Let’s take a look at two metaphors now and once again answer the question of why Integration testing is important in both agile and waterfall methodologies. If you are using the waterfall method, then very late integration testing can break your app as finding the issues can be like finding a needle in a haystack. Likewise, if you are using the agile method and fail to perform integration tests during the early stages, then you would end up with a set of puzzle pieces that don’t fit. So we hope you now understand the importance of integration testing in Agile.

The Conclusive Exploratory Testing Checklist to Follow

The Conclusive Exploratory Testing Checklist to Follow

Performing effective Exploratory Testing is not everybody’s cup of tea. But that doesn’t mean you have to shy away from it thinking it’s not for you or thinking you’ll be able to do it only after gaining a lot of experience. As one of the top QA companies, we have curated this exploratory testing checklist from the vast experience we have gained over the years. We have always found exploratory testing to come in handy in various projects as it helps unearth the software bugs that flew under the radar of the various test cases. So without any further ado, let’s take a look at the exploratory testing checklist and then explore them one-by-one in detail.

The Exploratory Testing Checklist

  • Charter Your Exploration
    • Don’t make your Charter a Test Case
    • Think from the user’s perspective
    • Interview the Stakeholders
  • Using time-boxed Sessions
  • Learning while Executing
  • Use Variations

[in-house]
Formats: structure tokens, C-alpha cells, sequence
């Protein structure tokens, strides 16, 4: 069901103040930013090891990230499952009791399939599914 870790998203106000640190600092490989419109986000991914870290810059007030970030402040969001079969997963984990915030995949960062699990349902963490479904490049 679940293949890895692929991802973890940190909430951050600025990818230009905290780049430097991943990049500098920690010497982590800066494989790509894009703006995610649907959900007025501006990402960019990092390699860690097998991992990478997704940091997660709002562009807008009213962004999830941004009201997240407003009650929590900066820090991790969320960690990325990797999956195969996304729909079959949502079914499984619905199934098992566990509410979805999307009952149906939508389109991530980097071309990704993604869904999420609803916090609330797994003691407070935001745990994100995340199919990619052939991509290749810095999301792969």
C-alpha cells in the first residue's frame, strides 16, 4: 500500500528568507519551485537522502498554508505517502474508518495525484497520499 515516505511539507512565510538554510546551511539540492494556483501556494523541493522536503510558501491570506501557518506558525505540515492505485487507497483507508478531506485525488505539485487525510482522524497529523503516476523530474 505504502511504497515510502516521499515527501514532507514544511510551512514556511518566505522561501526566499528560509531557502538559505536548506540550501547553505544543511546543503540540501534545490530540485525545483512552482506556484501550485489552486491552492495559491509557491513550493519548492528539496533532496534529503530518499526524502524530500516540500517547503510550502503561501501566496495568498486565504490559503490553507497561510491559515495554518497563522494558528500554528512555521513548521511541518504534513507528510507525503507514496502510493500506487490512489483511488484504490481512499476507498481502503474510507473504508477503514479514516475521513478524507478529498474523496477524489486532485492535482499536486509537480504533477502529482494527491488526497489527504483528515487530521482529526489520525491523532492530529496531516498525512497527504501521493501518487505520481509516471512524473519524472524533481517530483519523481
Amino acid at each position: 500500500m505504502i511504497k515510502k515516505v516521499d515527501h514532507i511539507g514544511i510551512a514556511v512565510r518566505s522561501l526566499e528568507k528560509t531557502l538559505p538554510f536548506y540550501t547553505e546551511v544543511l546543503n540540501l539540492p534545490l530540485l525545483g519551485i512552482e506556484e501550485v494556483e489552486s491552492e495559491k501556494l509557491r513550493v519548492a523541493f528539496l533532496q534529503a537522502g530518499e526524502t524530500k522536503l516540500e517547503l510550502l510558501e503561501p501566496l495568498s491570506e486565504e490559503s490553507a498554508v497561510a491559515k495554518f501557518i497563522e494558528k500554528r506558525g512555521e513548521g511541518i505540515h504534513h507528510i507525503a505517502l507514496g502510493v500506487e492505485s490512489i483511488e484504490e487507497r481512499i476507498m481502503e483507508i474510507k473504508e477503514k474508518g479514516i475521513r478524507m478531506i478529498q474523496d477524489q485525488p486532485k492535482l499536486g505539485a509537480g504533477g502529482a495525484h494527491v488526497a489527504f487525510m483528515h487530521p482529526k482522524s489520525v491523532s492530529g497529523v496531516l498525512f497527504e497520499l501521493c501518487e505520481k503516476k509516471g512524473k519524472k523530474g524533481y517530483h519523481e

• Create proper documentation
    • Mind Maps
    • Defect list and Debriefing notes
    • Console and Logs

Charter Your Exploration

Exploratory Testing can be compared to exploration missions to easily get an idea of how to execute it. You can either wander around without any particular target with the hope of finding something or you can start your mission with a target in mind. You then have to plan a course as per the resources you have at your disposal to be more effective in your exploration mission and find the target.

Likewise, you can start out by defining what to explore (a particular module, or the entire app). Following which you can utilize the resources such as testing tools, data sets, exploratory testing techniques, and so on. You should be clear of what your target is as an exploration session without any target is not a good idea. So be sure of whether your objective is to test the app’s security, performance or test it on the whole.

A Charter isn’t a Test Case

The more and more details you add to a charter, the more and more it becomes like a test case. And that is something you should avoid at any cost. If your charter becomes like a test case, the point of performing exploratory testing is compromised. But at the same time, you shouldn’t let it be too vague as it’ll not be an efficient way of doing exploratory testing.